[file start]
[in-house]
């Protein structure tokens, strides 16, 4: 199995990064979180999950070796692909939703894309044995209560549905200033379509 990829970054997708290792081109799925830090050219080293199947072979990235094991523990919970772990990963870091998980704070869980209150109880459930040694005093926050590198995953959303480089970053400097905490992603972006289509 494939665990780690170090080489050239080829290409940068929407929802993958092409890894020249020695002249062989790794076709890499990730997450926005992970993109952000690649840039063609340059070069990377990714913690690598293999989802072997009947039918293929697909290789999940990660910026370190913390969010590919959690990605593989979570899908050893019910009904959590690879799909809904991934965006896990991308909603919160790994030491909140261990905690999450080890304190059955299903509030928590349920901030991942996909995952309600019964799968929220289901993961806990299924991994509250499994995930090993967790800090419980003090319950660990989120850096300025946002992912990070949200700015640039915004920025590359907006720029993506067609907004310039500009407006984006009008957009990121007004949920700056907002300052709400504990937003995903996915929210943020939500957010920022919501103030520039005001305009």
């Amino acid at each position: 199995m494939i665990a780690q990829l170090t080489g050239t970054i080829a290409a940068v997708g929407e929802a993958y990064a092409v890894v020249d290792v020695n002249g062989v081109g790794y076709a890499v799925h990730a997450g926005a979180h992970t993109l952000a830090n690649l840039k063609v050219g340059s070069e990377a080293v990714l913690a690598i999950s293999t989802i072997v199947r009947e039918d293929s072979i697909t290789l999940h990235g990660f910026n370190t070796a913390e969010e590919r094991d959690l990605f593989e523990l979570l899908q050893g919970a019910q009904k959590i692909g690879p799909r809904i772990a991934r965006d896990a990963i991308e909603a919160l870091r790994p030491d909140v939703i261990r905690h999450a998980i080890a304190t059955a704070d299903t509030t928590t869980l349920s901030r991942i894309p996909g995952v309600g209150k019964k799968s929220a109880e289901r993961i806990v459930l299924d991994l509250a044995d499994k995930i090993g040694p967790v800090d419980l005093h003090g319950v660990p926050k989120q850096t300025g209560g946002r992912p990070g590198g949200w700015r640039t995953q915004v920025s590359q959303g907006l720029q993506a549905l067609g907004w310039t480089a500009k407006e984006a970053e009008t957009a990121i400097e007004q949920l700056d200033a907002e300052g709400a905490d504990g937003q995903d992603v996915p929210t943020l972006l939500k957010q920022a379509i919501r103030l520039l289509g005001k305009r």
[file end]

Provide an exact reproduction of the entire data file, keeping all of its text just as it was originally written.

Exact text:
[in-house]
């Protein structure tokens, strides 16, 4: 199995990064979180999950070796692909939703894309044995209560549905200033379509 990829970054997708290792081109799925830090050219080293199947072979990235094991523990919970772990990963870091998980704070869980209150109880459930040694005093926050590198995953959303480089970053400097905490992603972006289509 494939665990780690170090080489050239080829290409940068929407929802993958092409890894020249020695002249062989790794076709890499990730997450926005992970993109952000690649840039063609340059070069990377990714913690690598293999989802072997009947039918293929697909290789999940990660910026370190913390969010590919959690990605593989979570899908050893019910009904959590690879799909809904991934965006896990991308909603919160790994030491909140261990905690999450080890304190059955299903509030928590349920901030991942996909995952309600019964799968929220289901993961806990299924991994509250499994995930090993967790800090419980003090319950660990989120850096300025946002992912990070949200700015640039915004920025590359907006720029993506067609907004310039500009407006984006009008957009990121007004949920700056907002300052709400504990937003995903996915929210943020939500957010920022919501103030520039005001305009």
């Amino acid at each position: 199995m494939i665990a780690q990829l170090t080489g050239t970054i080829a290409a940068v997708g929407e929802a993958y990064a092409v890894v020249d290792v020695n002249g062989v081109g790794y076709a890499v799925h990730a997450g926005a979180h992970t993109l952000a830090n690649l840039k063609v050219g340059s070069e990377a080293v990714l913690a690598i999950s293999t989802i072997v199947r009947e039918d293929s072979i697909t290789l999940h990235g990660f910026n370190t070796a913390e969010e590919r094991d959690l990605f593989e523990l979570l899908q050893g919970a019910q009904k959590i692909g690879p799909r809904i772990a991934r965006d896990a990963i991308e909603a919160l870091r790994p030491d909140v939703i261990r905690h999450a998980i080890a304190t059955a704070d299903t509030t928590t869980l349920s901030r991942i894309p996909g995952v309600g209150k019964k799968s929220a109880e289901r993961i806990v459930l299924d991994l509250a044995d499994k995930i090993g040694p967790v800090d419980l005093h003090g319950v660990p926050k989120q850096t300025g209560g946002r992912p990070g590198g949200w700015r640039t995953q915004v920025s590359q959303g907006l720029q993506a549905l067609g907004w310039t480089a500009k407006e984006a970053e009008t957009a990121i400097e007004q949920l700056d200033a907002e300052g709400a905490d504990g937003q995903d992603v996915p929210t943020l972006l939500k957010q920022a379509i919501r103030l520039l289509g005001k305009r």